Yorky Wilkinson - The Suez Crisis of 56 - by Ginge Fullen
Yorky Wilkinson - Intro
The Suez Crisis of 56 - 'One of the last of the underwater knife men'
These chronicles cover a mostly forgotten War and little-known period of the Clearance Diver’s branch history, the Suez Crisis of 1956. At the outbreak of what was also known as the second Arab-Israeli War the Mediterranean Fleet Clearance Diving Team were immediately mobilized and sent to the Suez Canal to check and ensure excess to the inner ports were free of mines. The canal had been closed with the sinking of dozens of ships. As the conflict continued, the smoke still rising and the bullets flying overhead the team continued to check for ordinance, booby traps, the possibility of enemy divers and also carry out surveys of the locations and extent of the damage of the sunken ships. This is the story of those 12 men told by one of the few remaining Clearance Divers alive who was there, Yorky Wilkinson and the diaries of Dinah Shaw a fellow Clearance Diver.
There is more to this story than just the Suez Crisis though. When I first contacted Yorkie to ask for his course details and some information about the early days of the diving branch he commented “well I’ve not much to tell you really, but I would be happy to meet you if you like”. I met him at his home in Hastings early one Saturday afternoon and didn’t leave until that evening. ‘Not much to tell you’ is a bit of an understatement. Qualifying in 1955 Yorky only spent 5 years in the branch, but I think few Clearance Divers could have had a busier and more diverse 5 years then him.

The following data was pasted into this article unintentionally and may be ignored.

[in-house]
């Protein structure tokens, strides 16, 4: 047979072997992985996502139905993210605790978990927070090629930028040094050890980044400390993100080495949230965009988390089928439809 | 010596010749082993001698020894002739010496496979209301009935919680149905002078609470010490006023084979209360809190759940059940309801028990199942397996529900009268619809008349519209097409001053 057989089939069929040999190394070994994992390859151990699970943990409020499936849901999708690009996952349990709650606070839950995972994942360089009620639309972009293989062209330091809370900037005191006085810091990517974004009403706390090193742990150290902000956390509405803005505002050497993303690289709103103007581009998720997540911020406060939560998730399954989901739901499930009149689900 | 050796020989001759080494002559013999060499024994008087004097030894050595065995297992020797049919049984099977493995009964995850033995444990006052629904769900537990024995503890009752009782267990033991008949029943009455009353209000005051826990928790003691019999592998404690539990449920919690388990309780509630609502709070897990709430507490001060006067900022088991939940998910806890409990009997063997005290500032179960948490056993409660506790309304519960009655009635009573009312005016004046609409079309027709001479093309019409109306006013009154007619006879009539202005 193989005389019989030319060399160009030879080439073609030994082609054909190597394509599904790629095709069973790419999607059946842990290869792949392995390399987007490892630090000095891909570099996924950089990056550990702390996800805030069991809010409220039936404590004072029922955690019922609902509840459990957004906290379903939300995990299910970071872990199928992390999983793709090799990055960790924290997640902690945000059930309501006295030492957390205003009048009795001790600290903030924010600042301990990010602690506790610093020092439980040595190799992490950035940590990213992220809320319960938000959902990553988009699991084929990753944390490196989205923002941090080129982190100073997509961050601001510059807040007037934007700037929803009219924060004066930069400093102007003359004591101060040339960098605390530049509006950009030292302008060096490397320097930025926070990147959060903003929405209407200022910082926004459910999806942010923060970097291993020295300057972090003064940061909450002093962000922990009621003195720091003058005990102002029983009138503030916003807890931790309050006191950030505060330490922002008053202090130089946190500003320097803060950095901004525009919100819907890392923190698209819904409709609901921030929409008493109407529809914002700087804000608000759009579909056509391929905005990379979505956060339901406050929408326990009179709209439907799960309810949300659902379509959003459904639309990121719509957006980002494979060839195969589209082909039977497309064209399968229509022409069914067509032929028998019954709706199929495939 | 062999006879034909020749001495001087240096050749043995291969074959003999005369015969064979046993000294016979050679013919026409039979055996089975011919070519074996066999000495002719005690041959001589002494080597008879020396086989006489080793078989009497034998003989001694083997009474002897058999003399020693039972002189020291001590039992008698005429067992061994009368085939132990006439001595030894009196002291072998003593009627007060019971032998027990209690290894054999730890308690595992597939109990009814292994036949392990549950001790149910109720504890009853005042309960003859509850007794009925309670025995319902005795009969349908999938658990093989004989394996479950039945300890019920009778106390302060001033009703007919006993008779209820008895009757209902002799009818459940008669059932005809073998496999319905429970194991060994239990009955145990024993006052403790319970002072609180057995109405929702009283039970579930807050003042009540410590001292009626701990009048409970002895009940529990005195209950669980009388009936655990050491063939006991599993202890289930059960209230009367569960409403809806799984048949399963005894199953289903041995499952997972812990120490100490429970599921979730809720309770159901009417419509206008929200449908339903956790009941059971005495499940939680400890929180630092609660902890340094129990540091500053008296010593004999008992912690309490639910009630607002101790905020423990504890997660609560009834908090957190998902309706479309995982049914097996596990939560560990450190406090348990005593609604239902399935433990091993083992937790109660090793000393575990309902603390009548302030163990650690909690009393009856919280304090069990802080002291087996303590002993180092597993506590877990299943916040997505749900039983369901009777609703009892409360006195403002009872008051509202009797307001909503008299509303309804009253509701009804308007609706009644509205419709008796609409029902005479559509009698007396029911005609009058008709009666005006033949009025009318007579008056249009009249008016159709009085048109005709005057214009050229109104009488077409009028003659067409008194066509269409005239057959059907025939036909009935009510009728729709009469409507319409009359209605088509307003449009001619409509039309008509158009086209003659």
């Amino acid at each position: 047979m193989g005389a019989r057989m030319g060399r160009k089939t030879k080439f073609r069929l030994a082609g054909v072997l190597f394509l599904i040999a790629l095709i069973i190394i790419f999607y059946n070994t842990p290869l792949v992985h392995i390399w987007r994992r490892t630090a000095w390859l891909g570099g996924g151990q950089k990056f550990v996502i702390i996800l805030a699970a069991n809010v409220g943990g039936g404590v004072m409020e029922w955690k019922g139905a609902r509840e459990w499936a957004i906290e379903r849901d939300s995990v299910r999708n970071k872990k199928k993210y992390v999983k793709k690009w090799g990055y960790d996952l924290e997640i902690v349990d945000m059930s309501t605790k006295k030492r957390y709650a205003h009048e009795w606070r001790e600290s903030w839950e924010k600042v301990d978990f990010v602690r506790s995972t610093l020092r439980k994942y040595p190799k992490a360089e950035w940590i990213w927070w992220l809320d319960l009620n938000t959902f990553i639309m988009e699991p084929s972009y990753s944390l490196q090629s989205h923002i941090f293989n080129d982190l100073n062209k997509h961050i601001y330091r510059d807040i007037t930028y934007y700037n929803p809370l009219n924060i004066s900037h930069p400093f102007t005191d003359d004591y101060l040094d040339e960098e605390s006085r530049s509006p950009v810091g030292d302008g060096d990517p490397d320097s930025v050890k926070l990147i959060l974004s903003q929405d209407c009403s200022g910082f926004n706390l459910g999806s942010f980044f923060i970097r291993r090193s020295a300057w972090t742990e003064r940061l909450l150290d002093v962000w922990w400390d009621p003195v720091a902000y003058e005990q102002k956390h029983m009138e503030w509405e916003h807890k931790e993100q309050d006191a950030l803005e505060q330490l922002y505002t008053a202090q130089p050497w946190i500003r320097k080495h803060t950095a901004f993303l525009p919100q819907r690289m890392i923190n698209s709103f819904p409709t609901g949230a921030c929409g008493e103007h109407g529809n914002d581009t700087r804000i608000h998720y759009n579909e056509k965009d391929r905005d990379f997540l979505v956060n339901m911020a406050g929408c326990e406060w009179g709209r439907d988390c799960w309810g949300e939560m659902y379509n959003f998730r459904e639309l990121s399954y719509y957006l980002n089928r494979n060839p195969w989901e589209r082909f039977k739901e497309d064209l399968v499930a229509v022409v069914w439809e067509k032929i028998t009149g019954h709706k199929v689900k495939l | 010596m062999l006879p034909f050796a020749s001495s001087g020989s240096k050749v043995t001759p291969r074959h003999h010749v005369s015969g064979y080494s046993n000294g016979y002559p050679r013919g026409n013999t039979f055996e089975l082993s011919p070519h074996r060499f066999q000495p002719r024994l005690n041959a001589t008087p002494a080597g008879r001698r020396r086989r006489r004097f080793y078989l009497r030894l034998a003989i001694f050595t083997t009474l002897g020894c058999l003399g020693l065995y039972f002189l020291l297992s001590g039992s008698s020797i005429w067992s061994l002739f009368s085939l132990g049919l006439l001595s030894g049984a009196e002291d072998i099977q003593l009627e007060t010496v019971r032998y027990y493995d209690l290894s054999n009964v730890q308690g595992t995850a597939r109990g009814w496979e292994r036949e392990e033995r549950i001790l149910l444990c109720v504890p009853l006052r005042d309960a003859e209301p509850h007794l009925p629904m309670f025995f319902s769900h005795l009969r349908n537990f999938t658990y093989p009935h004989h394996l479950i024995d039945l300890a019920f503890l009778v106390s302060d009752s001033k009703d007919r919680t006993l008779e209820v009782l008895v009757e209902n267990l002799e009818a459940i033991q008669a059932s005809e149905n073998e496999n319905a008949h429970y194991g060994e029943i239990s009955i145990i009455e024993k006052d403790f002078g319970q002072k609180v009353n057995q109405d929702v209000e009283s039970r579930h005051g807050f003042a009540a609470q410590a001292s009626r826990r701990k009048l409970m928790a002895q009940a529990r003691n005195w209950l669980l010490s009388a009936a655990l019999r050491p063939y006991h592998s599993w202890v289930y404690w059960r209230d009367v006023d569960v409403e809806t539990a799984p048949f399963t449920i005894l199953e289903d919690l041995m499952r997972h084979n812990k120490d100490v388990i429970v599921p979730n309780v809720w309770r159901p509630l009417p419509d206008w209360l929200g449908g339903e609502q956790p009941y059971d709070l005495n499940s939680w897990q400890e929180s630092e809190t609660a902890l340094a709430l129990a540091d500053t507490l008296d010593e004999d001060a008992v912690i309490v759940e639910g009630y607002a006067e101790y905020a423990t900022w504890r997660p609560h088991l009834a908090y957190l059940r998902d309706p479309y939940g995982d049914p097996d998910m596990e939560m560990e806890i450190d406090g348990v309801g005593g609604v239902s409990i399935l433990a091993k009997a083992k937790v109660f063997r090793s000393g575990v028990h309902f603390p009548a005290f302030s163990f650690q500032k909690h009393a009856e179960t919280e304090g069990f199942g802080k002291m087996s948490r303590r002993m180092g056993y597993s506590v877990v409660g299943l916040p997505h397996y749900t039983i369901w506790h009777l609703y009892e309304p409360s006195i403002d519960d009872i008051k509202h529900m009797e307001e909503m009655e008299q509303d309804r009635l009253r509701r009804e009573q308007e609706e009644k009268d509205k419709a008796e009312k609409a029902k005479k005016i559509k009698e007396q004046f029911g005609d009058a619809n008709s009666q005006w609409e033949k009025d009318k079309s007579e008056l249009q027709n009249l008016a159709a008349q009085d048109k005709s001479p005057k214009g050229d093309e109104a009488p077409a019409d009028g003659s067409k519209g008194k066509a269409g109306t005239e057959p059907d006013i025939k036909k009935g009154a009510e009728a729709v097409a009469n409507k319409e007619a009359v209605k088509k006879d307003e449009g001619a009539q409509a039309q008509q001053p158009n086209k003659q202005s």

Drafted to the Mediterranean Fleet Clearance Diving after his course he is one of only around 60 people awarded the General Service Medal for Bomb and Mine Clearance; Mediterranean. The fight for the control of the strategically important Island of Malta during the Second World War saw the island being one of the most bombed places on earth. The Med team were kept very busy disposing of numerous and sometimes very sensitive ordnance. In 1957 the team was asked to act as stand-ins for the British and Italians frogmen in the movie Silent Enemy based around the exploits of Buster Crabb. They operated chariots, prised limpet mines off ships and undertook knife fighting scenes underwater. Mostly filmed in Malta Yorky was the only one to go onto further shooting being done at Gibraltar and Shepperton/Pinewood studios as an advisor.
After the best blag of any Clearance Diver ever! Yorky then was drafted to the Acceptance Trials team on HMS Deepwater and carried out some trials which Health and Safety would have a fit about if anything like it was attempted now-a-days. Finishing his time on HMS Brearley one of the early mine hunters Yorky left the Navy in 1960 and after a spell in the Police force would end up back in the diving game in the North Sea in the 1970’s, a pioneering and dangerous time for any diver. In later years he would take up his passion for sailing, both for work and pleasure. This is Yorky Wilkinson’s story, one of the few men in the Royal Navy to have taken part in a knife fight underwater, been injured, and survived!